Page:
More generally for the symmetry to be a symmetry of the action functional L\int L over a closed manifold it is sufficient that the Lagrangian changes by a divergence, δL=σ\delta L = \nabla \cdot \sigma, for some term σ\sigma.

(This is really a sign of a higher gauge symmetry, where the symmetry holds only up to a homotopy σ\sigma. It happens for instance for the gauge-coupling term in the Wess-Zumino-Witten model because the WZW term is not strictly invariant under gauge transformations, but instead transforms by a total derivative. See at conserved current – In higher prequantum geometry).

In this more general case the above conservation law induced by the “weak” symmetry becomes

(p ϕδϕσ)=0. \nabla \cdot \left( p_\phi \delta \phi - \sigma \right) = 0 \,.

(This may be regarded as the Legendre transform of σ\sigma.)

Formulation via the variational bicomplex

Let XX be a spacetime of dimension nn, EXE \to X a field bundle, Jet(E)XJet(E) \to X its jet bundle and write

Ω ,(Jet(E)),(d=d H+d V) \Omega^{\bullet,\bullet}(Jet(E)), (d = d_H + d_V)

the corresponding variational bicomplex with d Vd_V being the vertical and d Hd_H the horizontal de Rham differential.


For LΩ n,0(Jet(E))\mathbf{L} \in \Omega^{n,0}(Jet(E)) a local Lagrangian we have a unique decomposition of its de Rham differential

dL=d VL=Ed HΘ d L = d_V L = \mathbf{E} - d_H \Theta

such that E\mathbf{E} is a source form – the Euler-Lagrange form of L\mathbf{L} – and for some ΘΩ n1,0(j E)\Theta \in \Omega^{n-1,0}(j_\infty E).


The dynamical shell Jet(E)\mathcal{E} \hookrightarrow Jet(E) is the zero locus of E\mathbf{E} together with its differential consequences.

The covariant phase space of the Lagrangian is the zero locus

{ϕΓ(E)|E(j ϕ)=0} \{\phi \in \Gamma(E) | \mathbf{E}(j_\infty \phi) = 0\}

that solves the Euler-Lagrange equations of motion.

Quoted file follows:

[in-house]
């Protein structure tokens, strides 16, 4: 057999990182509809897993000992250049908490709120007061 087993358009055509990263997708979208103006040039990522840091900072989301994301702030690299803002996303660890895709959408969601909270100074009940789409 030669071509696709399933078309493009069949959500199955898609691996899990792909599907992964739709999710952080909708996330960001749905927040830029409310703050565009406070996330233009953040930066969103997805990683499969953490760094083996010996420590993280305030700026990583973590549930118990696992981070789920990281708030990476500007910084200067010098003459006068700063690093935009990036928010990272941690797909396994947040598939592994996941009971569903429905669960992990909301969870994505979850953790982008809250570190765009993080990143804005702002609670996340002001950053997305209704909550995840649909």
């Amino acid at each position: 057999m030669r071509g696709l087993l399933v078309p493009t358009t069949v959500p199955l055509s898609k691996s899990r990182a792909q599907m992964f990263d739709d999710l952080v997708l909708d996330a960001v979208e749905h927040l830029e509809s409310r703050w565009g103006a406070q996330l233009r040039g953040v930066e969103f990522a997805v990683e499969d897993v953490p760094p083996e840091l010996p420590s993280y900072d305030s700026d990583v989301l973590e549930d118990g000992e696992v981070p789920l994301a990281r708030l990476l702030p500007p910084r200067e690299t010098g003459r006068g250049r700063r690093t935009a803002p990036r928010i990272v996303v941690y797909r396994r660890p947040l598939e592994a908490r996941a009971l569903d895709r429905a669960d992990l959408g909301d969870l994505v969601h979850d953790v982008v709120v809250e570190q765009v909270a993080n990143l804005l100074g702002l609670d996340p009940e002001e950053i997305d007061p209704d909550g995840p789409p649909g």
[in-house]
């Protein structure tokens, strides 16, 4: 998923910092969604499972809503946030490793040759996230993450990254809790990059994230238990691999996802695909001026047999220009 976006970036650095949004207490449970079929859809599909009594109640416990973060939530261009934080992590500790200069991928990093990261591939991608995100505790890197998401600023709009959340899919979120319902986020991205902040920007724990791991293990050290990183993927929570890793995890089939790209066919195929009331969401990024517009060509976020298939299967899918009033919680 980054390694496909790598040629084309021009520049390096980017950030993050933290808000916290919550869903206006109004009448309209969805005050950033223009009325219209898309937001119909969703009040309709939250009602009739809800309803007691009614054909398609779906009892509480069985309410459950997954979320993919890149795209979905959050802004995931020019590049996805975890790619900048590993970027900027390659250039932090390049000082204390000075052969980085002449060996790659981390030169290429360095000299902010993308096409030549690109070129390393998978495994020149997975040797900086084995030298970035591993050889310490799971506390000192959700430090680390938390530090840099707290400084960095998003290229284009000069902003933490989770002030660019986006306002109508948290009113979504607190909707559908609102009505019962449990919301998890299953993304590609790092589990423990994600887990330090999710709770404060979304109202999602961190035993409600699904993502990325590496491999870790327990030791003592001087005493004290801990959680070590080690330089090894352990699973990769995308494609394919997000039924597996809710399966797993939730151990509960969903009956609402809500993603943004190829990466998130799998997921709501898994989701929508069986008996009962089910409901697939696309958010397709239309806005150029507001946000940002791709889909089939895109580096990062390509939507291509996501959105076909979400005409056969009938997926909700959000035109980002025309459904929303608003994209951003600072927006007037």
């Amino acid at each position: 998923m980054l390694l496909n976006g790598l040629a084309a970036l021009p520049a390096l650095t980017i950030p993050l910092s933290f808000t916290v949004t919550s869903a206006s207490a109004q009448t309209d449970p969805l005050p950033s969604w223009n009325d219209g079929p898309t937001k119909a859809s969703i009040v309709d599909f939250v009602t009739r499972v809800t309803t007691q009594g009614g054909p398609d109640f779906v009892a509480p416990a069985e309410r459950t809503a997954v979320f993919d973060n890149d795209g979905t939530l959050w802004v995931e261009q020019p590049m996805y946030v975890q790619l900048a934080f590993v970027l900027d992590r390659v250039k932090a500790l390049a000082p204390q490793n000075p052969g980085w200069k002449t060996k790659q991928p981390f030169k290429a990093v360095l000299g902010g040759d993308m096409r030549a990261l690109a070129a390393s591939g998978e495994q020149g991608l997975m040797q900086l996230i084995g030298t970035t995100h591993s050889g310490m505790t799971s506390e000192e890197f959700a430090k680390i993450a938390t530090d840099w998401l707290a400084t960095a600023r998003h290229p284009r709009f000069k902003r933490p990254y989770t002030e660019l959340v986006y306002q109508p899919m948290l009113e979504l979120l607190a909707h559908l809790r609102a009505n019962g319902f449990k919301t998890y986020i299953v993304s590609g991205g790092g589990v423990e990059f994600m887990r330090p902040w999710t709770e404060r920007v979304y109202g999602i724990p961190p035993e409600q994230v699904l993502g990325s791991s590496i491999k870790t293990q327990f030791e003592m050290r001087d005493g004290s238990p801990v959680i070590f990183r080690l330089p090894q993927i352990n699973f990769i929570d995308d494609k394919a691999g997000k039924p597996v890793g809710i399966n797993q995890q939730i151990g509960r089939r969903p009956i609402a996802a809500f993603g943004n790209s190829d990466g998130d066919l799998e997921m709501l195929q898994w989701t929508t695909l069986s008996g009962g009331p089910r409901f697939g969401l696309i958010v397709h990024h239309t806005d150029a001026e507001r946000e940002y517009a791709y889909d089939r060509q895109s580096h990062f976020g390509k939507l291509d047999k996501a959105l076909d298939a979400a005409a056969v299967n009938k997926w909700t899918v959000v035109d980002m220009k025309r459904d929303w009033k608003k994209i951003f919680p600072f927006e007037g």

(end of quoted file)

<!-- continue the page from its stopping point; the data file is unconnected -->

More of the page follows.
For ΣX\Sigma \subset X any compact (n1)(n-1)-dimensional submanifold,

δθδ ΣΘ \delta \theta \coloneqq \delta \int_\Sigma \Theta

is the presymplectic structure on covariant phase space.


An infinitesimal variational symmetry of L\mathbf{L} is a vertical vector field vv such that

vL=d Hσ v \mathcal{L}_v \mathbf{L} = d_H \sigma_v

(with v\mathcal{L}_v denoting the Lie derivative) for some

σ vΩ n1,0(Jet(E)). \sigma_v \in \Omega^{n-1,0}(Jet(E)) \,.

By Cartan's magic formula and since vv is assumed vertical while LL is horizontal, this is equivalent to

ι vd VL=d Hσ v. \iota_{v} d_V \mathbf{L} = d_H \sigma_v \,.

A conserved current is an element

jΩ n1,0(Jet(E)) j \in \Omega^{n-1, 0}(Jet(E))

which is horizontally closed on the dynamical shell

(d Hj)| =0. (d_H\, j)|_{\mathcal{E}} = 0 \,.

With the above notions and notation, Noether’s theorem states:


For vT v(j E)v \in T_v(j_\infty E) an infinitesimal variational symmetry according to def. 2, then

j vσ vι vΘ j_v \coloneqq \sigma_v - \iota_v \Theta

is a conserved current, def. 3.


By prop. 1 and def. 2 we have

d H(σ vι vΘ) =ι vd VL+ι vd HΘ =ι vE. \begin{aligned} d_H (\sigma_v - \iota_v \Theta) & = \iota_v d_V \mathbf{L} + \iota_v d_H \Theta \\ & = \iota_v \mathbf{E} \end{aligned} \,.

A symmetry of the Lepage form

ρL+Θ. \rho \coloneqq \mathbf{L} + \Theta \,.

would be defined with the full differential d=d V+d Hd = d_V + d_H:

vρ=d(σ v+κ v), \mathcal{L}_v \rho = d (\sigma_v + \kappa_v) \,,

where σ\sigma is horizontal and κ\kappa is vertical. Decomposing the result into horizontal and vertical components, then for vertical vv this is equivalent to the pair of equations

{ι vE =d H(σ vι vΘ) ι vω =d Hκ v+d Vσ v \left\{ \array{ \iota_v \mathbf{E} & = d_H (\sigma_v - \iota_v \Theta) \\ \iota_v \omega & = d_H \kappa_v + d_V \sigma_v } \right.

The first one expresses the conserved current corresponding to vv as in theorem 1, the second constrains vv to be a Hamiltonian vector field with respect to the presymplectic current.

Hamiltonian/symplectic version – In terms of moment maps

In traditional symplectic geometry

In symplectic geometry the analog of Noether’s theorem is the statement that the moment map of a Hamiltonian action which preserbes a given time evolution is itself conserved by this time evolution.

Souriau called this the symplectic Noether theorem, sometimes it is called the Hamiltonian Noether theorem. A review is for instance in (Butterfield 06).

Let (X,ω)(X,\omega) be a symplectic manifold and let 𝔓𝔬𝔦𝔰𝔰𝔬𝔫(X,ω)\mathbb{R} \to \mathfrak{Poisson}(X,\omega) be a Hamiltonian action with Hamiltonian HC (X)H \in C^\infty(X), thought of as the time evolution of a physical system with phase space (X,ω)(X,\omega).